Biden Defends ‘94 Crime Bill as Trump Rights Its Wrongs
Poverty, prison, parole. Repeat. It’s a vicious cycle that Democratic presidential candidate Joe Biden helped perpetuate by co-sponsoring the 1994 Crime Bill – and has yet to repent for, even as President Trump tries to right its wrongs in a bipartisan push.
“We do everything but hang people for jaywalking in this bill,” then-Sen. Biden said in 1992, urging its passage.
The 1994 crime bill led to mass incarceration rates across America – especially within African American and Latino communities — by incentivizing states to raise mandatory minimum sentencing and build new prisons. It included a “three strikes” provision that dictated life sentences for criminals after two or more prior convictions, including drug crimes.
In the early 1970s, about 100 out of every 100,000 U.S. residents were incarcerated, whereas after the bill was passed, that number spiked to 387, 478, and 655 per 100,000 residents in the years 1994, 2000, and 2016, respectively, according to an analysis by the Washington Post.
The bill also discontinued the use of Pell grants for inmates, a means by which they received federal funding for tuition and educational supplies while in prison. The grants helped prepare inmates for life after incarceration, to break out of poverty, to escape the cycle of reoffending.
A year after the bill passed, the number of inmates who received post-secondary education plummeted 44%, according to a study published by Ithaka S+R, a higher education nonprofit.
Democrats and the president alike have chastised Biden for the role he played in shepherding the legislation through Congress as chairman of the Senate Judiciary Committee, and for continuing to defend it this day.
Sen. Cory Booker (D-N.J), called the bill “a stunning mistake”; Sen. Kamala Harris (D-Calif.) said it contributed to “mass incarceration in our country”; and South Bend, Ind., Mayor Pete Buttigieg commented he hoped those who were behind the ’94 crime bill “would do it differently if they had a chance to do it again.”
Indeed, President Clinton, who signed the measure into law, apologized for its failures in 2015 and admitted it worsened the nation’s criminal justice system by increasing prison sentences.
But not Biden.
He’s denied that the bill’s earmarking of funding for states to build more jail cells, curb paroles and enact harsher mandatory minimum sentencing led to mass incarceration.
At an event in New Hampshire he flatly claimed the bill he sponsored did not “generate mass incarceration” and told a voter they were “conditioned to say [the crime bill] is a bad bill.”
He’s cast blame on the states for the spike in incarceration rates and has used misleading figures to defend his stance.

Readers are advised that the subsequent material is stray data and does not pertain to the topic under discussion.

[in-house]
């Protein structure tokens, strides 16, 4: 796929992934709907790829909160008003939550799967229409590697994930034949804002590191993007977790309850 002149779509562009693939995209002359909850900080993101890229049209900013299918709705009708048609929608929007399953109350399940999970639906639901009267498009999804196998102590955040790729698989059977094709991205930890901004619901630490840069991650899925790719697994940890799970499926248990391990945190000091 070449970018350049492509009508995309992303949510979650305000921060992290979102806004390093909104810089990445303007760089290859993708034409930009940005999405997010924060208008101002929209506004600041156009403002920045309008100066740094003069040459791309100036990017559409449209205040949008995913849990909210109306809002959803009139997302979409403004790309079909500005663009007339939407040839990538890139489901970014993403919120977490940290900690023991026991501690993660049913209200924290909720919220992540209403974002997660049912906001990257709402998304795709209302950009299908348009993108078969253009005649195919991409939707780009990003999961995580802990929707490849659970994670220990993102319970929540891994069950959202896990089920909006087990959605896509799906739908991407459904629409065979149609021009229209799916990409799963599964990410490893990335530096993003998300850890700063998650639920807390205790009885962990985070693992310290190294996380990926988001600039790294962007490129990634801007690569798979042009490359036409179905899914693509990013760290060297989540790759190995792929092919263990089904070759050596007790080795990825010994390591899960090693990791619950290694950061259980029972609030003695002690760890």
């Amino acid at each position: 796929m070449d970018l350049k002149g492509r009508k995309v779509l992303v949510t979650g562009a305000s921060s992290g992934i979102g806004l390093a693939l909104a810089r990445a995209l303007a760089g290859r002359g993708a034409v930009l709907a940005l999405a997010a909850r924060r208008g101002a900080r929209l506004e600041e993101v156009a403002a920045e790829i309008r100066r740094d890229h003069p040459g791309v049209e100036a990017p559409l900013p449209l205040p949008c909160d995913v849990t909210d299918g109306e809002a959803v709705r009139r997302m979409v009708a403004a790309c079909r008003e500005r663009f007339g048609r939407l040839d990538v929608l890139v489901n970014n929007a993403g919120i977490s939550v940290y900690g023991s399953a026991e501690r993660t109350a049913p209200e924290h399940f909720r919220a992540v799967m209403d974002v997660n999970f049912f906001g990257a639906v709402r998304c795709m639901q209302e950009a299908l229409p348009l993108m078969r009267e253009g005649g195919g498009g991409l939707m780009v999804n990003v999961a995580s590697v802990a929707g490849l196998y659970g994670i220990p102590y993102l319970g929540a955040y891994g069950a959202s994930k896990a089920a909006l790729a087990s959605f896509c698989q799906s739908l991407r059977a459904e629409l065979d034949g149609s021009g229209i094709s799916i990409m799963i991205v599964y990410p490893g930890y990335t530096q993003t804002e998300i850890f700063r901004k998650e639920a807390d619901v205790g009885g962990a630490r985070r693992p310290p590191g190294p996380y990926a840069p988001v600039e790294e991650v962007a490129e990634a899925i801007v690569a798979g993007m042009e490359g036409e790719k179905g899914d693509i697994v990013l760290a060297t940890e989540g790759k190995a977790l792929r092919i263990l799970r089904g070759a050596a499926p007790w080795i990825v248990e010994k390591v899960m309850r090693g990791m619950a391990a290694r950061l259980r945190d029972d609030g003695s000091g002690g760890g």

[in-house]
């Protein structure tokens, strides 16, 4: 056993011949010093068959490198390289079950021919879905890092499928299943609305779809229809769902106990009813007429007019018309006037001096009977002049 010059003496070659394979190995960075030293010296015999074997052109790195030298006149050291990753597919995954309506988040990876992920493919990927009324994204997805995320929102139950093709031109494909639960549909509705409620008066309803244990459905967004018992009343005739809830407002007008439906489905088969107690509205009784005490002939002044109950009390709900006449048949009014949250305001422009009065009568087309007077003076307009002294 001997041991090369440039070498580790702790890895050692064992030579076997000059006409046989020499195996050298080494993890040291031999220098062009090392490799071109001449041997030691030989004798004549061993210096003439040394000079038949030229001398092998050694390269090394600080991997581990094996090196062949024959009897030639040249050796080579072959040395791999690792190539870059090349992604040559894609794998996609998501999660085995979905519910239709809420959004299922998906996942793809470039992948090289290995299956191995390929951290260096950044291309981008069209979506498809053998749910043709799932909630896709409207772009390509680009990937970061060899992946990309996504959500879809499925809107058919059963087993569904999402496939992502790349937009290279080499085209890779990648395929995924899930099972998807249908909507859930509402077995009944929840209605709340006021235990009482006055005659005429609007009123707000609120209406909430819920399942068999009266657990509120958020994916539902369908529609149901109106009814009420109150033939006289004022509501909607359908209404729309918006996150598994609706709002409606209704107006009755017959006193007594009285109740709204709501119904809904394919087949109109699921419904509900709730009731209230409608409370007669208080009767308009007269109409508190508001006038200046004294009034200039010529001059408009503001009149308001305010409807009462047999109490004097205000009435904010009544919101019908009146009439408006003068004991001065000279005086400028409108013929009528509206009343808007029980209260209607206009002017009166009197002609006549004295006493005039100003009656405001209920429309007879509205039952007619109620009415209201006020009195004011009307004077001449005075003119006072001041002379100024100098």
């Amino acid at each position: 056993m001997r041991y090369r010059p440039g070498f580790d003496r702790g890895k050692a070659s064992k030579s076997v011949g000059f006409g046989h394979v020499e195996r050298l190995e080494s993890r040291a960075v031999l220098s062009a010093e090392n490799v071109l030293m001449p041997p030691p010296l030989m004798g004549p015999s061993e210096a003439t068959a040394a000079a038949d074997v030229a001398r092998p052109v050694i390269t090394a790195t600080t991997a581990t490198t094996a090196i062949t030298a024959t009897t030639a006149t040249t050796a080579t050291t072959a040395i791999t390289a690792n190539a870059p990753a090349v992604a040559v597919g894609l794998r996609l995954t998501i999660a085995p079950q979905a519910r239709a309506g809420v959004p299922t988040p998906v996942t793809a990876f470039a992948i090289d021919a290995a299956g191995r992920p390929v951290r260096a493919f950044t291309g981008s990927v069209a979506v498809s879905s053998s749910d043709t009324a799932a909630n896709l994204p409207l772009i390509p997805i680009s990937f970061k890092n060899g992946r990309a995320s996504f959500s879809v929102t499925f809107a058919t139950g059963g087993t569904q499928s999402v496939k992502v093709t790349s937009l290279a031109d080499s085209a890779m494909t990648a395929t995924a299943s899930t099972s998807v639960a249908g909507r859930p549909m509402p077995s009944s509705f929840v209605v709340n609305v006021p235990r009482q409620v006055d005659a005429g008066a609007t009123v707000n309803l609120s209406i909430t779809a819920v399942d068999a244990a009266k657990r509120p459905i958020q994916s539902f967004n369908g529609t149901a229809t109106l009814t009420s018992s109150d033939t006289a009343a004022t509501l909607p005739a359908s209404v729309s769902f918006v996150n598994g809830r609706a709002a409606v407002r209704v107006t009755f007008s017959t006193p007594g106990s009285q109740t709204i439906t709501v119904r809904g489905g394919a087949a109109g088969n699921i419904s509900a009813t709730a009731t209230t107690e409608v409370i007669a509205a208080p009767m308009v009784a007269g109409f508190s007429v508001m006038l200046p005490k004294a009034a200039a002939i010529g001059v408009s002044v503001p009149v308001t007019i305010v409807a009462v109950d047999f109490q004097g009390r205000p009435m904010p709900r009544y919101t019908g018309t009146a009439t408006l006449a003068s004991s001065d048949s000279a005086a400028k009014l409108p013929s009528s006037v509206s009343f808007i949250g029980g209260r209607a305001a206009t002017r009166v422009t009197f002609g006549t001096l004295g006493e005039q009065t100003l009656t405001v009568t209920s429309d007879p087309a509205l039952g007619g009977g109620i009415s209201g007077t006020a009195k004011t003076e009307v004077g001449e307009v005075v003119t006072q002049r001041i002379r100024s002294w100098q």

The only aspect of the bill Biden has admitted was hurtful was its “three strikes” provision. He hasn’t yet spoken publicly on the bill’s denial of Pell grants to prisoners, nor has he proposed any meaningful prison reform on the campaign trail.
Biden is out of step with both his own party on the issue and the White House.
President Trump is slowly but surely righting the wrongs of that 1994 legislation. Last year, he signed the bipartisan First Step Act, which revised sentencing laws, expanded opportunities for inmates to pursue vocational training and earn time credits to apply toward early release.
The measure was supported by the editorial boards of the Washington Post, USA Today, the Wall Street Journal and the Philadelphia Inquirer. It was supported by Democratic presidential contenders Booker and Harris, along with Sens. Sheldon Whitehouse (D-R.I.) and Dick Durbin (D-Ill.).
This year, the White House is focusing on the Second Step Act, which will feature an $88 million request for prisoner social reentry programs.
In addition to the new legislation, the White House’s 2020 budget proposed more than $500 million for various federal programs to help inmates succeed following their release, and this year, the Department of Education is providing $28 million to expand a Pell grant pilot program to help eligible incarcerated Americans pursue postsecondary education.
Black voters are a key constituency of the Democratic base, accounting for nearly a quarter of its voters, according to Geoff Garin, a Democratic pollster. They understand, first-hand, how the 1994 crime bill destroyed their families and communities. Biden has yet to repent for this sin. President Trump is working to repair the damage.
Kelly Sadler is the communications director at America First Policies. She was formerly a special assistant to the president in the Trump administration.